The Rock - Banded Iron Formation

  • Sedimentary Rock Type: Biochemical
  • Related to: Shale
  • Color: Alternating layers of silver and red
  • Texture: Fine grained to fiberous
  • Origins: Ancient ocean deposits
  • Common Minerals: Magnetite, hematite, riebeckite, siderite, quartz, and clays
  • Uses: Ore of iron, decorative ornamental stone for carvings, gravestones, jewelry and tile 

Banded Iron Formation (also known as BIF, or as taconite in North America) is a term that is applied to a very unique sedimentary rock of biochemical origin. These rocks are unique in their make up, unique in their age and unique in their origins.  They are found all over the world, but only in certain areas of all the major continents.  Every continent has a BIF formation.

BIF consists of alternating layers of iron oxides and shale, chert, tiger eye or jasper.  The alternating layers are generally only a few centimeters thick although the formations themselves can be massively thick.  The iron oxide layers are generally composed of the minerals magnetite and hematite but other rarer iron oxides are also found in these formations.  The black to gray to silver colored iron oxide layers contrast with the iron rich chert, jasper and shales which are generally red in color.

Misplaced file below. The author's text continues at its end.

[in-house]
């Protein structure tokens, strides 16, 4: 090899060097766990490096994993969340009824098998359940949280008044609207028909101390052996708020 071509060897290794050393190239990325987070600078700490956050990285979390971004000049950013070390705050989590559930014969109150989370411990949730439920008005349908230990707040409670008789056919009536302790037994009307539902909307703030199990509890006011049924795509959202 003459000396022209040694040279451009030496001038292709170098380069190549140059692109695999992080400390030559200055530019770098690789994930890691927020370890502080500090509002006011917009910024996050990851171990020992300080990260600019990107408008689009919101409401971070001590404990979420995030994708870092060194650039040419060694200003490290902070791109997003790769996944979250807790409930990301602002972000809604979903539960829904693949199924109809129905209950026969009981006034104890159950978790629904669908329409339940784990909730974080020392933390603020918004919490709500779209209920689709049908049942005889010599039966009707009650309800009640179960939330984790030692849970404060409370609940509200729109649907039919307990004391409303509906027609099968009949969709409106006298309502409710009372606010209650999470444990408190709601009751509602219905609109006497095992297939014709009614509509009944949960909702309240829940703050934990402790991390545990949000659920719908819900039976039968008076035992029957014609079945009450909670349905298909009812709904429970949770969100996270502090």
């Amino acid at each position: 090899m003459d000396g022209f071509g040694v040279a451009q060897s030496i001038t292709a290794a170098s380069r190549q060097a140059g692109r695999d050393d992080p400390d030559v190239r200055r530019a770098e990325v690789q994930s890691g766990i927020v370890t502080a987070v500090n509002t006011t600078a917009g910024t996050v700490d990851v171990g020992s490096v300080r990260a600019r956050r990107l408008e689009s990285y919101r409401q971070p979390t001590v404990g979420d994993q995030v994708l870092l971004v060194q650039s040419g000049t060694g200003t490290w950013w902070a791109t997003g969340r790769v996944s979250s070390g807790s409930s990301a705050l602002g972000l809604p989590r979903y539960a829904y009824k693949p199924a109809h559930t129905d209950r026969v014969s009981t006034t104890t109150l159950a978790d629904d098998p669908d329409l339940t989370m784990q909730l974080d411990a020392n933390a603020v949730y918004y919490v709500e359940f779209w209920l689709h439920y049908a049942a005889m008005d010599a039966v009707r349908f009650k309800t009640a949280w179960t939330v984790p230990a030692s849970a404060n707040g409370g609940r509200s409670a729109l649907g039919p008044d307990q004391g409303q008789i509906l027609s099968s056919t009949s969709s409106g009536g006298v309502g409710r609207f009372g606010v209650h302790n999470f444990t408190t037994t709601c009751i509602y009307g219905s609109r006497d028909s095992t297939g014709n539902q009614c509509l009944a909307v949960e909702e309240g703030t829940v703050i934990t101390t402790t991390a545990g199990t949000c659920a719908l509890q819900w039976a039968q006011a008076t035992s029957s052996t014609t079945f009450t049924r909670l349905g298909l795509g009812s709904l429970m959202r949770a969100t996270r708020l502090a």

The tiger eye versions of BIF are the result of low grade metamorphism creating veins of fibrous or asbestos riebeckite. Often these asbestos type crystals are replaced by the mineral quartz. The formerly fibrous nature of the crystals causes the play of light that is known as Tiger's Eye and it is quite attractive and used in jewelry.

BIF is very old.  Some of the oldest sedimentary rocks known to scientists have banded iron formations among their constituents.  They date to as old as 3 billion years old, but most are aged at around 2.5 billion and some are as "young" as 1.8 billion.  A very young formation of BIF is known to be only 800 to 600 million years old, but this is an exception to the rule.  It is believed that banded iron formations occurred at these times in Earth's history due to unique conditions and then never again were the conditions right for the formation of this most unusual rock.  Due to the extreme age of these formations, almost all BIF formations have undergone some faulting, fracturing, folding, compaction, veining, intrusions and metamorphism.  Although all BIF formations are probably metamorphosed to some degree, their general character is still sedimentary.

Banded Iron Formations are thought to have formed from the precipitation of iron from the Earth's ancient oceans.  Photosynthetic bacteria produced, for perhaps the first time in the young Earth's oceans, free oxygen which oxidized the dissolved iron that existed abundantly at the time. Oxidized iron is not soluble in water and thus it would precipitate out of the oceans and onto the muddy sea floor.